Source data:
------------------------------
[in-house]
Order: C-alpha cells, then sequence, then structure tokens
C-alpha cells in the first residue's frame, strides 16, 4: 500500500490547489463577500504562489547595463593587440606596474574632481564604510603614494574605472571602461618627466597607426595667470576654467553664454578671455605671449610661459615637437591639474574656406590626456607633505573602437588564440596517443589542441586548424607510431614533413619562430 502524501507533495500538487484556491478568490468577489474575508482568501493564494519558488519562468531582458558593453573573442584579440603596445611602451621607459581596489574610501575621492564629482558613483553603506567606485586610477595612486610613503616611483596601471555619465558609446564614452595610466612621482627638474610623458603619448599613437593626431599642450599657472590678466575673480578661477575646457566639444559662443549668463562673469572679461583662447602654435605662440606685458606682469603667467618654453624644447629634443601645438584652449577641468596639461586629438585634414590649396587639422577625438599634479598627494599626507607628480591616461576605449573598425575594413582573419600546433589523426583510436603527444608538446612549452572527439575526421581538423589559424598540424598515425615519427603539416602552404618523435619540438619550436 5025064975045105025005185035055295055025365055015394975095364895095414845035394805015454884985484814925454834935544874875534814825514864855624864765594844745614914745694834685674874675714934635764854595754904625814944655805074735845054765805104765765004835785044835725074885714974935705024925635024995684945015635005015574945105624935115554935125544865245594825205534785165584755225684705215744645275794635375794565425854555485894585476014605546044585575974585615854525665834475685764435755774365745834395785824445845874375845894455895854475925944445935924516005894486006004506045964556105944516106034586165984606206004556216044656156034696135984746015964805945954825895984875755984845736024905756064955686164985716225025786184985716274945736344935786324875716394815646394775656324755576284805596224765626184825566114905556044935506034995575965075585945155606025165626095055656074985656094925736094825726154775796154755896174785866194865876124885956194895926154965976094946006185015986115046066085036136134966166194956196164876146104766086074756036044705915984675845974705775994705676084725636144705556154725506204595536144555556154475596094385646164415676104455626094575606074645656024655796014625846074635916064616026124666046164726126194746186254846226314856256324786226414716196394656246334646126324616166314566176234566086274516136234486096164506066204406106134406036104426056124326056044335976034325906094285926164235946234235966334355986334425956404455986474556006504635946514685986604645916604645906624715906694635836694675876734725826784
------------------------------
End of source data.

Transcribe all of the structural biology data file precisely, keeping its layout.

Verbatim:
[in-house]
Order: C-alpha cells, then sequence, then structure tokens
C-alpha cells in the first residue's frame, strides 16, 4: 500500500490547489463577500504562489547595463593587440606596474574632481564604510603614494574605472571602461618627466597607426595667470576654467553664454578671455605671449610661459615637437591639474574656406590626456607633505573602437588564440596517443589542441586548424607510431614533413619562430 502524501507533495500538487484556491478568490468577489474575508482568501493564494519558488519562468531582458558593453573573442584579440603596445611602451621607459581596489574610501575621492564629482558613483553603506567606485586610477595612486610613503616611483596601471555619465558609446564614452595610466612621482627638474610623458603619448599613437593626431599642450599657472590678466575673480578661477575646457566639444559662443549668463562673469572679461583662447602654435605662440606685458606682469603667467618654453624644447629634443601645438584652449577641468596639461586629438585634414590649396587639422577625438599634479598627494599626507607628480591616461576605449573598425575594413582573419600546433589523426583510436603527444608538446612549452572527439575526421581538423589559424598540424598515425615519427603539416602552404618523435619540438619550436 5025064975045105025005185035055295055025365055015394975095364895095414845035394805015454884985484814925454834935544874875534814825514864855624864765594844745614914745694834685674874675714934635764854595754904625814944655805074735845054765805104765765004835785044835725074885714974935705024925635024995684945015635005015574945105624935115554935125544865245594825205534785165584755225684705215744645275794635375794565425854555485894585476014605546044585575974585615854525665834475685764435755774365745834395785824445845874375845894455895854475925944445935924516005894486006004506045964556105944516106034586165984606206004556216044656156034696135984746015964805945954825895984875755984845736024905756064955686164985716225025786184985716274945736344935786324875716394815646394775656324755576284805596224765626184825566114905556044935506034995575965075585945155606025165626095055656074985656094925736094825726154775796154755896174785866194865876124885956194895926154965976094946006185015986115046066085036136134966166194956196164876146104766086074756036044705915984675845974705775994705676084725636144705556154725506204595536144555556154475596094385646164415676104455626094575606074645656024655796014625846074635916064616026124666046164726126194746186254846226314856256324786226414716196394656246334646126324616166314566176234566086274516136234486096164506066204406106134406036104426056124326056044335976034325906094285926164235946234235966334355986334425956404455986474556006504635946514685986604645916604645906624715906694635836694675876734725826784